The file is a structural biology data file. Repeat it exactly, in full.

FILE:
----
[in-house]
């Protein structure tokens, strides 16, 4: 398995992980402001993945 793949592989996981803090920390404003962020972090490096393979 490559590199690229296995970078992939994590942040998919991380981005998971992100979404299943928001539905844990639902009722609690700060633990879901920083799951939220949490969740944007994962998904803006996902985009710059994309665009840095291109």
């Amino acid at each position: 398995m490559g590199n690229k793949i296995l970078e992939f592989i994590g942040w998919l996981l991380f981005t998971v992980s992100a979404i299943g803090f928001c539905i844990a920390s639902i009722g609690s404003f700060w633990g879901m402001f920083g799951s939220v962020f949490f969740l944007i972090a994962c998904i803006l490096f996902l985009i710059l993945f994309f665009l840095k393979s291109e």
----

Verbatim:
[in-house]
């Protein structure tokens, strides 16, 4: 398995992980402001993945 793949592989996981803090920390404003962020972090490096393979 490559590199690229296995970078992939994590942040998919991380981005998971992100979404299943928001539905844990639902009722609690700060633990879901920083799951939220949490969740944007994962998904803006996902985009710059994309665009840095291109």
């Amino acid at each position: 398995m490559g590199n690229k793949i296995l970078e992939f592989i994590g942040w998919l996981l991380f981005t998971v992980s992100a979404i299943g803090f928001c539905i844990a920390s639902i009722g609690s404003f700060w633990g879901m402001f920083g799951s939220v962020f949490f969740l944007i972090a994962c998904i803006l490096f996902l985009i710059l993945f994309f665009l840095k393979s291109e």